OPB's daily conversation covering news, politics, culture and the arts.
What is the ‘new normal’ when it comes to wildfire season?
The worst of this year’s wildfire season appears to be over, but it has been another tough year. The Bootleg Fire scorched 413,000 acres in Southern Oregon before it was contained and, at one point, it was the largest wildfire burning in the United States. This summer, cities in Southern and Central Oregon were socked in by wildfire smoke for weeks. Last year, Portland had the worst air quality in the world for a few days in September after the Labor Day fires. Is this the new normal? Chris Dunn is a research associate in the College of Forestry at Oregon State University. He joins us to talk about the future of wildfire.
OHSU COVID-19 forecast shows Oregon hospitals will remain strained
Oregon Health & Science University’s latest forecast suggests COVID-19 hospitalizations will stay at extremely high levels until early October. Peter Graven is a lead data scientist at OHSU. He joins us with details.
Medical debt plays a role in a majority of Oregon bankruptcy filings
The Oregon State Public Research Group has released a report on bankruptcies and medical debt within the state. Their findings show that in counties with bankruptcy filings, such as Multnomah County, 52% of them had some form of medical debt involved, while others like Linn County have up to 69%. We spoke with Francis Wong, Assistant Professor of Economics at the Ludwig-Maximilians University of Munich, on his research regarding the state of U.S. medical debt.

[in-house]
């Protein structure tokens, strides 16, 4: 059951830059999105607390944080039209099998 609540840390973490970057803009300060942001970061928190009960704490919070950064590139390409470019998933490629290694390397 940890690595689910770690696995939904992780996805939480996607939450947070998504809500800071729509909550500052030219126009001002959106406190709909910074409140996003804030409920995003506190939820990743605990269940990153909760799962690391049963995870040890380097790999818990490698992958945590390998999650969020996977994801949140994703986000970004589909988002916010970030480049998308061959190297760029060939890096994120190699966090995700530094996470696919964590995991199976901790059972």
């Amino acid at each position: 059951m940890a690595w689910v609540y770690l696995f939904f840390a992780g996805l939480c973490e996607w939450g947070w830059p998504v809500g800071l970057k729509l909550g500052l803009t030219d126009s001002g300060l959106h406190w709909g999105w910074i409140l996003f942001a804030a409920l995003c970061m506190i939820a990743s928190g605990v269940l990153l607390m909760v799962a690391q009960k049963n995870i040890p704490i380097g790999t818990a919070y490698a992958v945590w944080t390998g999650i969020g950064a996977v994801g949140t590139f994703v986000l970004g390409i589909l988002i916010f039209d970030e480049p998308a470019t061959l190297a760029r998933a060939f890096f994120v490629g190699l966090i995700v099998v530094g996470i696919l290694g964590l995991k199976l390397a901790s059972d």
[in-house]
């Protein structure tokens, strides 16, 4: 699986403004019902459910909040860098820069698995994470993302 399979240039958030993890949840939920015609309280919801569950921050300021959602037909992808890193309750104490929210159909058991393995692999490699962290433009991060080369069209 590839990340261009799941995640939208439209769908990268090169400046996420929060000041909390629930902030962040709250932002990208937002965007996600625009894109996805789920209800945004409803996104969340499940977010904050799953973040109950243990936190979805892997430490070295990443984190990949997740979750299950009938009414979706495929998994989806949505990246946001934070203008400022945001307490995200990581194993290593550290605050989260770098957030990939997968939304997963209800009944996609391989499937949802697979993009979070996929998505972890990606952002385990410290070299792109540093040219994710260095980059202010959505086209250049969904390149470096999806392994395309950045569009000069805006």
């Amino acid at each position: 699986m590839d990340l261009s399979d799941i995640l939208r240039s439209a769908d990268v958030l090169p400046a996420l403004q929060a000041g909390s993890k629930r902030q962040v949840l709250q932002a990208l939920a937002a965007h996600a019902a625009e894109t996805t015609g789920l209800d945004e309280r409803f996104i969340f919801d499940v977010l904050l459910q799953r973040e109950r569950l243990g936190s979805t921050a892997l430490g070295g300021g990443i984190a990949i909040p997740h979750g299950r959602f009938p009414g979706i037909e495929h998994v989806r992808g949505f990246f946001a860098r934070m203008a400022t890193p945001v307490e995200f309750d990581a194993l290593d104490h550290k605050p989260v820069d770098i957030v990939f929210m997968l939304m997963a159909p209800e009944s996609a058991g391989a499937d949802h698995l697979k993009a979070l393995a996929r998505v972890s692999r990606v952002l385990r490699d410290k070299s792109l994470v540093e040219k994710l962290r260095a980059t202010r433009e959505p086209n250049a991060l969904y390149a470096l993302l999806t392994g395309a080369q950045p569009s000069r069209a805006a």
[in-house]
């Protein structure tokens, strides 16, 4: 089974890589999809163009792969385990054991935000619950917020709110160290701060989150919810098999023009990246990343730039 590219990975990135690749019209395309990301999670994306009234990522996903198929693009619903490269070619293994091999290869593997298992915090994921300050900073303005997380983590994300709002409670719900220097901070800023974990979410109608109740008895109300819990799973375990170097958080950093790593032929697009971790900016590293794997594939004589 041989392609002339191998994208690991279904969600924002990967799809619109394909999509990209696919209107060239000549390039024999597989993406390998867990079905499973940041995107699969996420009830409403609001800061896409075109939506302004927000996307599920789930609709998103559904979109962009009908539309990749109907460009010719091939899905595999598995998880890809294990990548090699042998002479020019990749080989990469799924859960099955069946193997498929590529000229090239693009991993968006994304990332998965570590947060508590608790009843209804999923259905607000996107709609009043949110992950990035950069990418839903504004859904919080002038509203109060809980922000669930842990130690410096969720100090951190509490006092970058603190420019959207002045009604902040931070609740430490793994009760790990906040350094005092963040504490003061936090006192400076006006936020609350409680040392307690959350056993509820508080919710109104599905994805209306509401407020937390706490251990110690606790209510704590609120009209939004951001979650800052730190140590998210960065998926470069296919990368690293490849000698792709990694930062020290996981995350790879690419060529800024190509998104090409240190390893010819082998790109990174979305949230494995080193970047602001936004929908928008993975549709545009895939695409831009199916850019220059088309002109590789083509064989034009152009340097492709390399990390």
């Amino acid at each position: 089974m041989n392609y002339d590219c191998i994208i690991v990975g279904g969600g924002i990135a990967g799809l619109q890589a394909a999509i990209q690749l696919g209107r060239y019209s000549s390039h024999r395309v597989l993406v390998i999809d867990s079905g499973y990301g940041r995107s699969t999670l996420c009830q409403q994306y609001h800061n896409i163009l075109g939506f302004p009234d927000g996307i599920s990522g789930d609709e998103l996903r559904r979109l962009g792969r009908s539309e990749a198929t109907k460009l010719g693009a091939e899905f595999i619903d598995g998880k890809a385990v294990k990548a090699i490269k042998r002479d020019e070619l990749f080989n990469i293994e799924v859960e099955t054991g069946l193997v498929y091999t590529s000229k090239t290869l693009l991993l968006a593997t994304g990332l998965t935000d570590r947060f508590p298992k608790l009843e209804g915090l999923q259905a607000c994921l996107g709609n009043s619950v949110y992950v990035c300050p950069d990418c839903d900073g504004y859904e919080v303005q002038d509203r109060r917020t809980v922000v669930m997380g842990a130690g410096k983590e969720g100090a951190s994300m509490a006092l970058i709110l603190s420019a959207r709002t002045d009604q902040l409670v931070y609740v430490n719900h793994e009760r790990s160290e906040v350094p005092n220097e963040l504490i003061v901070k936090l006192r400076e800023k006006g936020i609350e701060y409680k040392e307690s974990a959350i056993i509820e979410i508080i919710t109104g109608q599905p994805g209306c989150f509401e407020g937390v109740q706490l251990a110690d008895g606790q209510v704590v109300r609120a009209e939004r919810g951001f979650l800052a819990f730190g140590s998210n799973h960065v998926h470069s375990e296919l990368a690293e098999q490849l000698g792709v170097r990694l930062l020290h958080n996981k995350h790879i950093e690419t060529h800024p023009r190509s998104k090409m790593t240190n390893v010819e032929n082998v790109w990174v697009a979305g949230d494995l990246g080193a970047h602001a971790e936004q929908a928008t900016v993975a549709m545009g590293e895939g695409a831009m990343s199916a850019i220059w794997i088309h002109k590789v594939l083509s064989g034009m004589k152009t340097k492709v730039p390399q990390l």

Wildfires and smoke are affecting our mental health
Oregonians have had yet another summer impacted by wildfires and lingering smoke. The immediate threat of fires is traumatic for those whose homes and businesses are directly in the path of a blaze. But the smoke from these fires spreads farther than the flames themselves, and has led to weeks of unhealthy, or even hazardous, air in cities around the region. David Eisenman is one of the few scientists who has studied the mental health impacts of wildfire smoke. His work also focuses on solastalgia — the specific grief people feel when a landscape we love is lost or dramatically altered. Eisenman is a professor of medicine and public health at University of California, Los Angeles and the director of the UCLA Center for Public Health and Disasters. We talk with him about his work.
Research explores smoke exposure to wine grapes
Year after year, wildfires continue to blaze through the West. How can wineries and grape growers combat smoke exposure? Tom Collins is an assistant professor of viticulture and enology at Washington State University. He joins us with details on research about what tools can help reduce this growing problem.
Interstate 5 Rose Quarter project is getting bigger and more expensive
After years of wrangling, the Oregon Transportation Commission has granted conditional approval for a plan to widen Interstate 5 through Portland's Rose Quarter corridor. The original funding was approved by the Oregon Legislature in 2017. The newest plan includes "caps" over the freeway to enable some redevelopment of the former Albina district, the historically Black neighborhood that I-5 destroyed when the highway was initially constructed. There are still a lot of unanswered questions about how all this will work, and where the money will come from. We dig into the details with Oregon Transportation Commission Chair Bob Van Brocklin and OTC Vice Chair Alando Simpson.